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Mancini Olive Oil, Abruzzo

Alessandro Mancini, his wife and their olive oil

The Alessandro Mancini olive groves and mill are situated a couple of miles from the famous Trabocchi coast of Abruzzo between the towns of Vasto and Ortona. The trabocchi are the old wooden fishing platforms, some of which are now falling apart and others that have been converted into unique and atmospheric restaurants. We dined at one several years ago and had a fabulous multi-course dinner perched over the Adriatic and I think it might be the same one in the photograph below that we took this month.

The traboccho at Punta Cavalluccio near Fossacesia
The trabocco at Punta Cavalluccio near Fossacesia in Abruzzo

Also close to Mancini’s olives in Fossacesia is the Sangro river which formed the eastern end of the Gustav line during the Second World War. Some of the fiercest fighting took place here in late 1943 and in the nearby town of Ortona, which still bears the scars today. There's a lot to see and do in this area which is still one of the most underrated holiday destinations in all of Italy. Both of us have developed a real affection for Abruzzo after several trips here and some of that is due to its variety of excellent wines and olive oil.

The Mancini brothers' farm was started in 1997, initially just producing vegetables, especially tomatoes, and then in 2000 they planted 500 olive trees. Their olive oil business began in earnest in 2008 when they bought their employer's mill after spending ten years as employees. Convinced that they could run the company better and improve the olive oil, they modernized the olive mill equipment and streamlined the operational side of the business. They now have 2,500 trees on 20 acres of land comprising 6 different cultivars, all of which results in 30,000 liters of olive oil production annually.

Our visit in the first days of September was exactly at the wrong time of year because if your oil is any good it will mostly be gone by September, but we managed to buy a couple of their last remaining bottles of the two olive oils we were particularly interested in trying. The harvest takes place in October every year with the new oil being ready almost immediately so the ability to visit olive oil producers and have your pick of their oils is yet another good reason for visiting Italy in the first few months of the year before the tourist season gets underway.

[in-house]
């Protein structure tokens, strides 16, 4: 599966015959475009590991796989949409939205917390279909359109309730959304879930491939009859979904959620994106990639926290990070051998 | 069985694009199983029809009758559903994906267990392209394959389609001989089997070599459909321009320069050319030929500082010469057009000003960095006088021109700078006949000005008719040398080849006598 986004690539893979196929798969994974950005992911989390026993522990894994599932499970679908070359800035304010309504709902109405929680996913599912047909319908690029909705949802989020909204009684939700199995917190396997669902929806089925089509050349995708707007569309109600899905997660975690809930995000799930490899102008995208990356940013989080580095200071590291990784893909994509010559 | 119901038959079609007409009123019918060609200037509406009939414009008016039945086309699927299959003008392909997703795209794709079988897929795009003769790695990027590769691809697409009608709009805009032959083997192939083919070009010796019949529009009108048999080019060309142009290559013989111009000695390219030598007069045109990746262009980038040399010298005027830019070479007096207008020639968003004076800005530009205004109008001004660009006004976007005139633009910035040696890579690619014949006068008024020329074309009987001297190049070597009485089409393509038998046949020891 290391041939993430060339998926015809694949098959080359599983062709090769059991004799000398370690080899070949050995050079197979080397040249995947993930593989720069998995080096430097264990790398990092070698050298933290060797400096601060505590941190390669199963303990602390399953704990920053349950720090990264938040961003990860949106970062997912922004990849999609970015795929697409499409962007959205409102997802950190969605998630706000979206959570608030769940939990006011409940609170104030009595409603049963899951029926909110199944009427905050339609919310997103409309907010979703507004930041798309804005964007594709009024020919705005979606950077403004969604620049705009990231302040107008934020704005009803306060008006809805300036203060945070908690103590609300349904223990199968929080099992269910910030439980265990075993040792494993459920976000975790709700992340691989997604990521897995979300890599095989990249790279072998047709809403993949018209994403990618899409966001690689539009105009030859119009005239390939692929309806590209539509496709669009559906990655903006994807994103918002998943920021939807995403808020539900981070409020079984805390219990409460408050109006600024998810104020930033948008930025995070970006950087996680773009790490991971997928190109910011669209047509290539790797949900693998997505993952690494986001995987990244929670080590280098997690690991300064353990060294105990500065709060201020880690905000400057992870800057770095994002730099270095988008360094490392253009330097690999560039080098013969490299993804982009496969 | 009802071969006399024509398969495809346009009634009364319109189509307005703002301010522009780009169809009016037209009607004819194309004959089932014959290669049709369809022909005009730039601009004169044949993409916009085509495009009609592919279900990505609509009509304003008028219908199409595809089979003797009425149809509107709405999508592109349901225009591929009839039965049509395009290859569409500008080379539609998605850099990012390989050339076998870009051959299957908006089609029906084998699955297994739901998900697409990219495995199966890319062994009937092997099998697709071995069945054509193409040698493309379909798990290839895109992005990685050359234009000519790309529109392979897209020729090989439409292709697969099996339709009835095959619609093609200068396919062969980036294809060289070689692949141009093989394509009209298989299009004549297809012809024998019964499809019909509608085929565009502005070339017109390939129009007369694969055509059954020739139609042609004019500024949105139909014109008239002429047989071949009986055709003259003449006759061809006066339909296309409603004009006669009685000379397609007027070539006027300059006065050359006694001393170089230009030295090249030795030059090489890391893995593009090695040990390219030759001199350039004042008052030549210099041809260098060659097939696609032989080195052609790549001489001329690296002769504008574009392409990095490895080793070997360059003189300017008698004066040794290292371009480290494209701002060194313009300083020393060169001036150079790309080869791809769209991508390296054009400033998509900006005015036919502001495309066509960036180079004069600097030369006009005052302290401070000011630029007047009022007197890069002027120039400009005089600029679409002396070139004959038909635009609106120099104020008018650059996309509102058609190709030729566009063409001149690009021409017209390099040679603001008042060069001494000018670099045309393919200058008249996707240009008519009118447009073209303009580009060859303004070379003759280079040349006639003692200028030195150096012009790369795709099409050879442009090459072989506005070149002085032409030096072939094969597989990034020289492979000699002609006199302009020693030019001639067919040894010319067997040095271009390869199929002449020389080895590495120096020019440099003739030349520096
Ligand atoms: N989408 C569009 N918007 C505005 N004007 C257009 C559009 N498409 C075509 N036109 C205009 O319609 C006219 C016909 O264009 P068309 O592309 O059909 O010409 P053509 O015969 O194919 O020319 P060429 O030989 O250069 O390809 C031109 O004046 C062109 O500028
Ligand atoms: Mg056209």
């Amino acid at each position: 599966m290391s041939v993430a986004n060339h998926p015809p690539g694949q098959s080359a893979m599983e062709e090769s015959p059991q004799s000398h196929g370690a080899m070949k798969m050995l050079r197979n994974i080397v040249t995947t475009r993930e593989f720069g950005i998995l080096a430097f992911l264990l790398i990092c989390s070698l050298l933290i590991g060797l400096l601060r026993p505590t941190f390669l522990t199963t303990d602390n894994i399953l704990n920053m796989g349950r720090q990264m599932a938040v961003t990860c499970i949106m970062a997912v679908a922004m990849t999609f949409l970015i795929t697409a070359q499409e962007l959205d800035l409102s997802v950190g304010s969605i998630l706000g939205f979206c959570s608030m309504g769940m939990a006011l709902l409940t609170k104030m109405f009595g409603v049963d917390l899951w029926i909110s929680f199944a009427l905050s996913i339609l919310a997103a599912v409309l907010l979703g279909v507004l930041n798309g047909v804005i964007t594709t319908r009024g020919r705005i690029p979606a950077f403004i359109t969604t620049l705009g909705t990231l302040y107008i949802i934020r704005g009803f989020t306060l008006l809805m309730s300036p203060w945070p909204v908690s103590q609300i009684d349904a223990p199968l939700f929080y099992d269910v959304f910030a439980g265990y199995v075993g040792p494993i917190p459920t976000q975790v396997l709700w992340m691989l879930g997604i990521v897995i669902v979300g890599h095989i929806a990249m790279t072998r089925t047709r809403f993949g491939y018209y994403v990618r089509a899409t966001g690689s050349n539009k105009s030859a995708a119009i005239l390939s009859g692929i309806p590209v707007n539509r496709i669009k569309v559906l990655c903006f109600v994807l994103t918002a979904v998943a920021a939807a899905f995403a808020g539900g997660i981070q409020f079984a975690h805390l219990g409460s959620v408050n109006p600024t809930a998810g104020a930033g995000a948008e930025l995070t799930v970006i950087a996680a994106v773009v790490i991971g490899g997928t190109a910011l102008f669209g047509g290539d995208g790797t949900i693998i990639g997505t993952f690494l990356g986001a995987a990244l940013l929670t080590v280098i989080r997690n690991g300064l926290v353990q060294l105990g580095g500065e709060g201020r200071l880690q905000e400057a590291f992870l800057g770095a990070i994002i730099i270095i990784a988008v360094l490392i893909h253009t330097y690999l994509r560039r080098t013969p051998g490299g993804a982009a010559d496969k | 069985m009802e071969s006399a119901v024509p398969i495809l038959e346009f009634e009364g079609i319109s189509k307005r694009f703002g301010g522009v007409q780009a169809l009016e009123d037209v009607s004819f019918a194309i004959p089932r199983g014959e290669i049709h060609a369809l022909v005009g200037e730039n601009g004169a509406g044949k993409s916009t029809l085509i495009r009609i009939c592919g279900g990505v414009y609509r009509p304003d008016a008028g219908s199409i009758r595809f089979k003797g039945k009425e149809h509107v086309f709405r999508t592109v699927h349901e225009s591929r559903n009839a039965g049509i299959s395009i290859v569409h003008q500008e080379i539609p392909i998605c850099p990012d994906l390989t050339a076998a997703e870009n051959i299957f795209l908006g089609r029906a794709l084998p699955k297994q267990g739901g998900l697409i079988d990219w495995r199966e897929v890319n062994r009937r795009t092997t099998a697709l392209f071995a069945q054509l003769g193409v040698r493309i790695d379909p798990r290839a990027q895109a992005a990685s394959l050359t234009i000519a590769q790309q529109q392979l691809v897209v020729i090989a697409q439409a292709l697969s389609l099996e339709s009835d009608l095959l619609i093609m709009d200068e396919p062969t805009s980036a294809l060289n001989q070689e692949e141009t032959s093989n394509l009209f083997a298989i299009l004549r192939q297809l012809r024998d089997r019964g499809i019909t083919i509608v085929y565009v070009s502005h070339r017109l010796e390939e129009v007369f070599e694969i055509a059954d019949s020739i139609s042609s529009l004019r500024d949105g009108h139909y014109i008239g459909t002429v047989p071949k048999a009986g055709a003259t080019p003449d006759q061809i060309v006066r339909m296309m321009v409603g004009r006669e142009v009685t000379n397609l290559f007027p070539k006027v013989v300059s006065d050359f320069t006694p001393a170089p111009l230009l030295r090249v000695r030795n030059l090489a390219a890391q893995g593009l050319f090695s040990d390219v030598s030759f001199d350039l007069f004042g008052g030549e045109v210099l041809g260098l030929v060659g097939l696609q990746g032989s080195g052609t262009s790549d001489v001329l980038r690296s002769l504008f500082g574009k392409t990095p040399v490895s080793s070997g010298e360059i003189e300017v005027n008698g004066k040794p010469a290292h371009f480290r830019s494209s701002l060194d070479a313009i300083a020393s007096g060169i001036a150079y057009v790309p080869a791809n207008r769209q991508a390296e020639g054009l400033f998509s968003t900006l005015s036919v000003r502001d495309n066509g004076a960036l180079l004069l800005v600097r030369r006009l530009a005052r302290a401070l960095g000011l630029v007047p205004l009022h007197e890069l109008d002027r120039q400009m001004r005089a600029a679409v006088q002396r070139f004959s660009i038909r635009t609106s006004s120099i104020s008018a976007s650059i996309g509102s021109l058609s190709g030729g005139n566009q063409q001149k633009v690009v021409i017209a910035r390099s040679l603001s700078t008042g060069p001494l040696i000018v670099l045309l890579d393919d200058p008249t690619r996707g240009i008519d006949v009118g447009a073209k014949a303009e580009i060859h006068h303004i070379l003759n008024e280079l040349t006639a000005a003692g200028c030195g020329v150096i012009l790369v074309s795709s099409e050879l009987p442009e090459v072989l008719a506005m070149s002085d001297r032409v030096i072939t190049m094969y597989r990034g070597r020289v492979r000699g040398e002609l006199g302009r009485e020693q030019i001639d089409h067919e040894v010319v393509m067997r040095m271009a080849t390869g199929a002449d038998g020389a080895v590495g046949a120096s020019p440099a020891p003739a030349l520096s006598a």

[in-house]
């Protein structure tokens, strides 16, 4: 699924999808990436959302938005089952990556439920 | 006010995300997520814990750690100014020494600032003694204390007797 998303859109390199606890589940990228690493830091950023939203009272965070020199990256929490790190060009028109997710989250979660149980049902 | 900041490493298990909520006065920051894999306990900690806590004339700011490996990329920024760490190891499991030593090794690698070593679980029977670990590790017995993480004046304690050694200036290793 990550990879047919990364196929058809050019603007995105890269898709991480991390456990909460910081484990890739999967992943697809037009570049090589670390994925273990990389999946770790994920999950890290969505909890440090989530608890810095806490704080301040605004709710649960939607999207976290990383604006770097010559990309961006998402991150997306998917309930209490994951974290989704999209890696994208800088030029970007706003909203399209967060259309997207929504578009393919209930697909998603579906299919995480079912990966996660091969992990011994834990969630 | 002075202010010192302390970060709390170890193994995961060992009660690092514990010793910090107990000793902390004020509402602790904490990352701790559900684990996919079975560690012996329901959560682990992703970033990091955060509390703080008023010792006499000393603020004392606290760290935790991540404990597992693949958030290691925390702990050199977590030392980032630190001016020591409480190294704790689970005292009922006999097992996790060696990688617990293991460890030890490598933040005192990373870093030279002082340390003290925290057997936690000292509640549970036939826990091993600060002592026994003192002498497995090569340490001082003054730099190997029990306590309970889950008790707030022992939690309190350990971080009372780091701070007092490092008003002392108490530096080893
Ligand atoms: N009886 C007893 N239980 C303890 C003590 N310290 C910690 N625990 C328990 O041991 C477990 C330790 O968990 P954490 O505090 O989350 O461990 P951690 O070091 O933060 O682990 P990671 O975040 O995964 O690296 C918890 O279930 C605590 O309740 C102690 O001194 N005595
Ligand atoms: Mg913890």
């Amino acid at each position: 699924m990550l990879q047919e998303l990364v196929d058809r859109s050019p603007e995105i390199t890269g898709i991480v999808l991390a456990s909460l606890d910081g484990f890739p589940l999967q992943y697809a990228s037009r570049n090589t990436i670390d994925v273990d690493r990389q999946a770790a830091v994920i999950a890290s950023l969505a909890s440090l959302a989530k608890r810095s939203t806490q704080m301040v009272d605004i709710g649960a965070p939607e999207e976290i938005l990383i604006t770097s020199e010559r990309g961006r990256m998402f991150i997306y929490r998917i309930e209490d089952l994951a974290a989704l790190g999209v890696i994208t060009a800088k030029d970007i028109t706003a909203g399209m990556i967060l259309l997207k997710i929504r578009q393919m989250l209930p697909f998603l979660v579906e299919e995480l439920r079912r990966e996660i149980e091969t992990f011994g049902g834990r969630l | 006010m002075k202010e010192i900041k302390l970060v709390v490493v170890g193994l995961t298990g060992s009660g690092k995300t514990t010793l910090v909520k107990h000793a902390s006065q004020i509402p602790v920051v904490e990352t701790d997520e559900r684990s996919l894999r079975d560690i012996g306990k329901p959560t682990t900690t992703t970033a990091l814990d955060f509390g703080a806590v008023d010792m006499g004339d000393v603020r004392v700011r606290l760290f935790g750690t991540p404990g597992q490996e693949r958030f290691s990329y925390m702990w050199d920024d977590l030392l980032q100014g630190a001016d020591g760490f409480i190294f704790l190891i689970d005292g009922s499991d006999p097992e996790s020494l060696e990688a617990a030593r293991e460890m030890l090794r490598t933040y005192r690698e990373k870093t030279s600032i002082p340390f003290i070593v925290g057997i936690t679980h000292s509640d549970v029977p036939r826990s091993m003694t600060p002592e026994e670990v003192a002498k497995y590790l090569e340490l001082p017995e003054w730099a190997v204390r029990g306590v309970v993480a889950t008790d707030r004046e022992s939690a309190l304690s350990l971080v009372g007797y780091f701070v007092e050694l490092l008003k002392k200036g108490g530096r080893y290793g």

Mancini Olive Oils Abruzzo

One of the cultivars Alessandro grows is the Itrana olive which is originally from the area around the town of Itri just south of the Pontine Marshes in Lazio. Itrana is an olive with a distinctive taste and the unusual characteristic of a very late ripening in March, whereas most olives traditionally ripen in November. This olive can be picked in its ‘white’ unripened state in November and put into brine and then served with fish or cheese or it can be harvested fully mature in March to be processed into oil or used for various other traditional food preparations.

Mancini tomato passata Abruzzo
Three types of passata

It’s very unusual to see this olive being cultivated in Abruzzo but it seems to do very well and the Donna Lola olive oil that Alessandro produces from 100% Itrana is one of his most sought after and highly praised oils and fortunately we managed to come away with a bottle.

Alessandro's first love before olive oil was farming tomatoes and he continues to grow them today, producing a range of passata of a quality that you could never find in a supermarket, even in Italy. It's not the sort of passata that is thin and watery, but contains real chunks of ripe pomodori pelati. Just add salt, olive oil and cook for ten minutes. In fact the first night back in Lucca this was the perfect simple dinner for us tossed in spaghetti but the remaining jars we will save until the winter when fresh tomatoes are always a bit disappointing.

Mancini Olive oils Abruzzo

Alessandro is now on the verge of retirement and is passing the torch on to his two sons, Donato and Domenico, who will be charged with maintaining the high standard that Mancini olive oil has reached.

Tasting Notes:

Donna Lola (Itrana olive monocultivar, named in honor of Alessandro's wife (top photo))

The Itrana oil in purezza produces an oil that we like and have written about before and this one also does not disappoint.

There's a powerful aroma here of fresh mown grass and on the palate there's a surprising thickness, definitely an oilier type of olive oil but also with some sweetness. It's quite delicate, but with an attractive peppery finish.

Sua Maestà (blend of Peranzana, Gentile di Chieti and Dritta)

The Peranzana olive is originally from Foggia in northern Puglia, not very far away in fact, and is known for its mild fruity flavor with notes of artichoke. The Gentile di Chieti varietal has more medium fruity, herbaceous characteristics and the Dritta olive also produces oils on the lighter side. The Gentile and Dritta are both widely grown in Abruzzo.

From the above descriptions it's not surprising that the final result of this blend is an oil that is quite subtle and balanced. It's also more complex with notes of arugula and boiled artichoke and finishes with chili pepper, but not in a harsh or unpleasant way.


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